From a financial perspective, blacks were twice as likely as whites to be unemployed in 1999. The ratio has remained the same since the 1970s. And for every dollar a white male earned in 1979 (the first year figures are available), a black male earned 78 cents. In 1999, the numbers were identical. In 1979, black women earned 58 cents for every dollar a white male earned; in 1999, 64 cents.

Diversity often takes a backseat in the hiring process. It’s “not a priority for a search firm that’s racing to find qualified executives to keep with a client’s timetable,” says Willie E. Carrington, an executive recruiter in Chicago. “We go to the candidate pool we know; identify the best candidates we can find at that particular time. Then we look for diversity.”

Some professionals find the emphasis on diversity a distraction that shifts the focus away from excellence. For corporations like Clorox, Microsoft, and General Electric, the quest for top performers is guided more by brainpower than race or gender. Their stance has been that diversity will take care of itself if people are hired and promoted based on their abilities. (pp. 1 – 3)

Mentoring and access to informal work groups are crucial to career advancement. But establishing these relationships continues to prove daunting for people of color and women. For example, John Fernandez, author of “Race, Gender & Rhetoric” (McGraw Hill, 1998), found that 72% of blacks in 1978 and 78% in 1995 reported they were excluded from informal work groups and unable to find sponsors and mentors. In its recent study of women of color in the workplace, Catalyst (1999), a nonprofit research and women’s advocacy organization in New York, found that only 50% of African American women in upper-level jobs had mentors. The percentage fell to 37% for mid-level positions and 34% at lower levels. Overall, 47% cited lack of access to a mentor as a barrier to advancement.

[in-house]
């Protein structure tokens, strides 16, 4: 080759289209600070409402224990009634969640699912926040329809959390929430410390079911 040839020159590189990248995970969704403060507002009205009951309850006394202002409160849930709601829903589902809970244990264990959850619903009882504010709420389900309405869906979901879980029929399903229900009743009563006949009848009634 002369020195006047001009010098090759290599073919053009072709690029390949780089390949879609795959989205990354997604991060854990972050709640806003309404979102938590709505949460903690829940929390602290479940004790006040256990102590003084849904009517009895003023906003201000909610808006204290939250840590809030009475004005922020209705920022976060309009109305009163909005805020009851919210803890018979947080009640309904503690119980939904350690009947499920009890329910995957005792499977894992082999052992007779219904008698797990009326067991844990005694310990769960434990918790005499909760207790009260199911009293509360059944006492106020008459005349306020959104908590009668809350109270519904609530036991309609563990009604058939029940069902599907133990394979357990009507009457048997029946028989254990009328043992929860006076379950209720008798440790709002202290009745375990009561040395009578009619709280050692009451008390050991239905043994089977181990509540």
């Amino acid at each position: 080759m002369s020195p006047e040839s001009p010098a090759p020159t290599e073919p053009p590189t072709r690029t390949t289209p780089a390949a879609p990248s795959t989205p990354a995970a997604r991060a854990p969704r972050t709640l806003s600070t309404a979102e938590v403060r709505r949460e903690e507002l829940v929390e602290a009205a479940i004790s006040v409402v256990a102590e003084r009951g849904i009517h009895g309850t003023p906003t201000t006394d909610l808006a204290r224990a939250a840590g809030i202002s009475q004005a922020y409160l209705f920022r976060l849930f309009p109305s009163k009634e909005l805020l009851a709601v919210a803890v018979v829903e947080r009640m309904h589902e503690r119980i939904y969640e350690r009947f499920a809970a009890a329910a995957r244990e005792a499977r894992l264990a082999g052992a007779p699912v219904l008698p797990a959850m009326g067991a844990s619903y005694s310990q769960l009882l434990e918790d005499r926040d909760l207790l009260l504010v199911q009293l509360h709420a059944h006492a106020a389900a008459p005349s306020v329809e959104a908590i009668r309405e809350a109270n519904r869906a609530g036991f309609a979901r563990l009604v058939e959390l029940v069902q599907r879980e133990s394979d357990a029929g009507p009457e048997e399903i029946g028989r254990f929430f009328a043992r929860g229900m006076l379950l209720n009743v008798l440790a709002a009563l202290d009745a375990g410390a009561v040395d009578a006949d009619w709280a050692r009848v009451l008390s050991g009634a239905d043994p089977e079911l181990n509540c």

Mr. Grossman’s article clearly states the opinion that for many corporations, workplace diversity is largely rhetoric– a “photo op”, a chance to get some publicity, to let the troops know that the company cares about the “little guy”, and his statistics seem to bear that position out. Still other corporations engage workplace diversity initiatives as a defensive measure to help head off employee lawsuits and government prosecution.

Despite corporate efforts, bias in the workplace still exists today. Today’s bias is subtler however; people are smarter, more politically correct. People have learned to hold their tongues. In some companies, a stigma still exists concerning diversity initiatives, with minority employees wary about becoming associated with such programs, fearing retaliation or blacklisting. Until all employees of a corporation embrace workplace diversity as a tool for change – change for the better – it will remain largely as a set of affinity groups within the corporation formed around special interests that lack mainstream support and participation.

Grossman, Robert J., (June 28, 2000) Are Diversity Programs Truly Effective? The Wall Street Journal,
Online Edition. Available: http://public.wsj.com/careers/resources/documents/20000628-grossman.htm
The Society of Management Accountants of Canada. Toronto (1996). Measuring the Impact of Diversity.
The Conference Board of Canada. Ottawa. (1995). Dimensions of Diversity in Canadian Business: Building a Business Case for Valuing Ethnocultural Diversity.
Dr. Jeffrey Gandz Professor, & Associate Dean Richard, (2000). Ivey School of Business, The University of Western Ontario London, Ontario, Canada.
Available: http://www.equalopportunity.on.ca/enggraf/gandz/gandz.html

Cite this Diversity in the Workplace

Diversity in the Workplace. (2018, Jun 22). Retrieved from https://graduateway.com/diversity-in-the-workplace/